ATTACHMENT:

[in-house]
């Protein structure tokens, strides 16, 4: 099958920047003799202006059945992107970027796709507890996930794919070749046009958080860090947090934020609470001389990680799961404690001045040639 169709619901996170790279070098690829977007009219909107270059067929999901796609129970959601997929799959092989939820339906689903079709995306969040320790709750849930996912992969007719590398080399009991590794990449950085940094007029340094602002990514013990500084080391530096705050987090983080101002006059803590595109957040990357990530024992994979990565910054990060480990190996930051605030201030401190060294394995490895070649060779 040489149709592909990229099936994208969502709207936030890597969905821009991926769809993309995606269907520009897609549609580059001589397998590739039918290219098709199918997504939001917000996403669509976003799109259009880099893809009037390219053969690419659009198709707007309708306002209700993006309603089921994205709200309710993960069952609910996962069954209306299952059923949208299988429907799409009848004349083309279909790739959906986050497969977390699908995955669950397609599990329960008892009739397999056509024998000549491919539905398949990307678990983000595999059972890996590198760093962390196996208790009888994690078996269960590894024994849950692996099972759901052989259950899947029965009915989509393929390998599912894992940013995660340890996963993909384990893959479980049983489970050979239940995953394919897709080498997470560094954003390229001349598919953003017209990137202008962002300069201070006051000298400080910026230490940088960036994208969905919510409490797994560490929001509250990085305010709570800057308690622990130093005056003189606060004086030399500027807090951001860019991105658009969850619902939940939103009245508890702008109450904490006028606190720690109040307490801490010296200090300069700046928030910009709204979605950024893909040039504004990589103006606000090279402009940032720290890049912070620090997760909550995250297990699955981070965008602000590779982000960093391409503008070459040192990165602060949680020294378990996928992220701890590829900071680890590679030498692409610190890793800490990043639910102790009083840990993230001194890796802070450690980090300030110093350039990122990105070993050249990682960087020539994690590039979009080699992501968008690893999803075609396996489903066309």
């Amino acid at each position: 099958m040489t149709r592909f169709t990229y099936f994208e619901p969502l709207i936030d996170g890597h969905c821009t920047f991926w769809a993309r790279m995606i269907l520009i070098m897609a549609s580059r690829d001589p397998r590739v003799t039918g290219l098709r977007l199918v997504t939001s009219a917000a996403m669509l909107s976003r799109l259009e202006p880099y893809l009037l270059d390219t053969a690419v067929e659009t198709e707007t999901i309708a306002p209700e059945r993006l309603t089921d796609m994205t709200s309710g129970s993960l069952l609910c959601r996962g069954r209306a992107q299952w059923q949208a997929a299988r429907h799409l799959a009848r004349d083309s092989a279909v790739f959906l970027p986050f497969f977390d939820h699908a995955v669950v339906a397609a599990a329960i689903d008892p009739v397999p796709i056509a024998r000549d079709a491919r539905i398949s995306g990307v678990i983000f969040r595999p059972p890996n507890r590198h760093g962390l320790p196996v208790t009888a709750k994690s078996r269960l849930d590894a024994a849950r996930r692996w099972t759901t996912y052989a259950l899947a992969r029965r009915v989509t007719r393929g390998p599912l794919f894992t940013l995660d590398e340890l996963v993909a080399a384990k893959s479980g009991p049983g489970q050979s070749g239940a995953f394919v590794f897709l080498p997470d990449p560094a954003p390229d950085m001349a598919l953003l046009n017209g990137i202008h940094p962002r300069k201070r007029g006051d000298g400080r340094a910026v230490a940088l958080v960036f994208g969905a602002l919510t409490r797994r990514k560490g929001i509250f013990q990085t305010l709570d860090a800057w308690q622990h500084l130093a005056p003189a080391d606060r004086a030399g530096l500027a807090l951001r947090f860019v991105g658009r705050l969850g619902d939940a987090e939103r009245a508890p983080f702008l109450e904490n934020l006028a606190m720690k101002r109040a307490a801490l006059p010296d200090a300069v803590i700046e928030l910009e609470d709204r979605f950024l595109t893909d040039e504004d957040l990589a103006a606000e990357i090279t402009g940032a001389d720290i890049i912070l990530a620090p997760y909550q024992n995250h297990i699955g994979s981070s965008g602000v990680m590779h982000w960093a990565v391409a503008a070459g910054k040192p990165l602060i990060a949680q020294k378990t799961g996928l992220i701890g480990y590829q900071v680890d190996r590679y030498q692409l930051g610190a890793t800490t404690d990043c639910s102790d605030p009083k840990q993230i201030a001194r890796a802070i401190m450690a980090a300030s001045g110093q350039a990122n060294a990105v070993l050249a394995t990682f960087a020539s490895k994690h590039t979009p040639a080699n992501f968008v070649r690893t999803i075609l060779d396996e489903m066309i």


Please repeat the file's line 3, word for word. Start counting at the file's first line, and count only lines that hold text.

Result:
């Amino acid at each position: 099958m040489t149709r592909f169709t990229y099936f994208e619901p969502l709207i936030d996170g890597h969905c821009t920047f991926w769809a993309r790279m995606i269907l520009i070098m897609a549609s580059r690829d001589p397998r590739v003799t039918g290219l098709r977007l199918v997504t939001s009219a917000a996403m669509l909107s976003r799109l259009e202006p880099y893809l009037l270059d390219t053969a690419v067929e659009t198709e707007t999901i309708a306002p209700e059945r993006l309603t089921d796609m994205t709200s309710g129970s993960l069952l609910c959601r996962g069954r209306a992107q299952w059923q949208a997929a299988r429907h799409l799959a009848r004349d083309s092989a279909v790739f959906l970027p986050f497969f977390d939820h699908a995955v669950v339906a397609a599990a329960i689903d008892p009739v397999p796709i056509a024998r000549d079709a491919r539905i398949s995306g990307v678990i983000f969040r595999p059972p890996n507890r590198h760093g962390l320790p196996v208790t009888a709750k994690s078996r269960l849930d590894a024994a849950r996930r692996w099972t759901t996912y052989a259950l899947a992969r029965r009915v989509t007719r393929g390998p599912l794919f894992t940013l995660d590398e340890l996963v993909a080399a384990k893959s479980g009991p049983g489970q050979s070749g239940a995953f394919v590794f897709l080498p997470d990449p560094a954003p390229d950085m001349a598919l953003l046009n017209g990137i202008h940094p962002r300069k201070r007029g006051d000298g400080r340094a910026v230490a940088l958080v960036f994208g969905a602002l919510t409490r797994r990514k560490g929001i509250f013990q990085t305010l709570d860090a800057w308690q622990h500084l130093a005056p003189a080391d606060r004086a030399g530096l500027a807090l951001r947090f860019v991105g658009r705050l969850g619902d939940a987090e939103r009245a508890p983080f702008l109450e904490n934020l006028a606190m720690k101002r109040a307490a801490l006059p010296d200090a300069v803590i700046e928030l910009e609470d709204r979605f950024l595109t893909d040039e504004d957040l990589a103006a606000e990357i090279t402009g940032a001389d720290i890049i912070l990530a620090p997760y909550q024992n995250h297990i699955g994979s981070s965008g602000v990680m590779h982000w960093a990565v391409a503008a070459g910054k040192p990165l602060i990060a949680q020294k378990t799961g996928l992220i701890g480990y590829q900071v680890d190996r590679y030498q692409l930051g610190a890793t800490t404690d990043c639910s102790d605030p009083k840990q993230i201030a001194r890796a802070i401190m450690a980090a300030s001045g110093q350039a990122n060294a990105v070993l050249a394995t990682f960087a020539s490895k994690h590039t979009p040639a080699n992501f968008v070649r690893t999803i075609l060779d396996e489903m066309i």